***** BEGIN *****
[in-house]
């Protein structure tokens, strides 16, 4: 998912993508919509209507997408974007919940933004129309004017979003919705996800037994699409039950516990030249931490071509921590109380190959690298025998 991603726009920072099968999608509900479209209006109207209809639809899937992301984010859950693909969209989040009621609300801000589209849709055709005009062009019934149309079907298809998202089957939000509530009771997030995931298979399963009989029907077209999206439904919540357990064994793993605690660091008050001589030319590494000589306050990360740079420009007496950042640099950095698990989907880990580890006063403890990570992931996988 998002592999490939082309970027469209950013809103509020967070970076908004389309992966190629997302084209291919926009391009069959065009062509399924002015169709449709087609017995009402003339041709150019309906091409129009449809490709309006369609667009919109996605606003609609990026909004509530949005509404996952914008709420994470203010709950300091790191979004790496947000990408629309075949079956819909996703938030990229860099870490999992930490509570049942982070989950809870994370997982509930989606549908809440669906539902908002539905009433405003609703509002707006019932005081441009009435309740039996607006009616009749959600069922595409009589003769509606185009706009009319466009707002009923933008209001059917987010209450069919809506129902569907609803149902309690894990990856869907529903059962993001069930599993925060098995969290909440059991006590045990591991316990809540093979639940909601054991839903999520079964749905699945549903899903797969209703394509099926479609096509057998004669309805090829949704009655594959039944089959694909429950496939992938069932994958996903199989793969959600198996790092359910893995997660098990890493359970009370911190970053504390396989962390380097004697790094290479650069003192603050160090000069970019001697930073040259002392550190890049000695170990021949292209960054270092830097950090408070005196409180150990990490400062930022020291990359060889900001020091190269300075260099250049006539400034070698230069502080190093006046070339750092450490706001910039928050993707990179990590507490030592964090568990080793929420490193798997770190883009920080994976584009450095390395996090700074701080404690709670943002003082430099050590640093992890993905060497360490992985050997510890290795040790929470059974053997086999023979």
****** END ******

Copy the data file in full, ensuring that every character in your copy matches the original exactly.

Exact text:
[in-house]
């Protein structure tokens, strides 16, 4: 998912993508919509209507997408974007919940933004129309004017979003919705996800037994699409039950516990030249931490071509921590109380190959690298025998 991603726009920072099968999608509900479209209006109207209809639809899937992301984010859950693909969209989040009621609300801000589209849709055709005009062009019934149309079907298809998202089957939000509530009771997030995931298979399963009989029907077209999206439904919540357990064994793993605690660091008050001589030319590494000589306050990360740079420009007496950042640099950095698990989907880990580890006063403890990570992931996988 998002592999490939082309970027469209950013809103509020967070970076908004389309992966190629997302084209291919926009391009069959065009062509399924002015169709449709087609017995009402003339041709150019309906091409129009449809490709309006369609667009919109996605606003609609990026909004509530949005509404996952914008709420994470203010709950300091790191979004790496947000990408629309075949079956819909996703938030990229860099870490999992930490509570049942982070989950809870994370997982509930989606549908809440669906539902908002539905009433405003609703509002707006019932005081441009009435309740039996607006009616009749959600069922595409009589003769509606185009706009009319466009707002009923933008209001059917987010209450069919809506129902569907609803149902309690894990990856869907529903059962993001069930599993925060098995969290909440059991006590045990591991316990809540093979639940909601054991839903999520079964749905699945549903899903797969209703394509099926479609096509057998004669309805090829949704009655594959039944089959694909429950496939992938069932994958996903199989793969959600198996790092359910893995997660098990890493359970009370911190970053504390396989962390380097004697790094290479650069003192603050160090000069970019001697930073040259002392550190890049000695170990021949292209960054270092830097950090408070005196409180150990990490400062930022020291990359060889900001020091190269300075260099250049006539400034070698230069502080190093006046070339750092450490706001910039928050993707990179990590507490030592964090568990080793929420490193798997770190883009920080994976584009450095390395996090700074701080404690709670943002003082430099050590640093992890993905060497360490992985050997510890290795040790929470059974053997086999023979």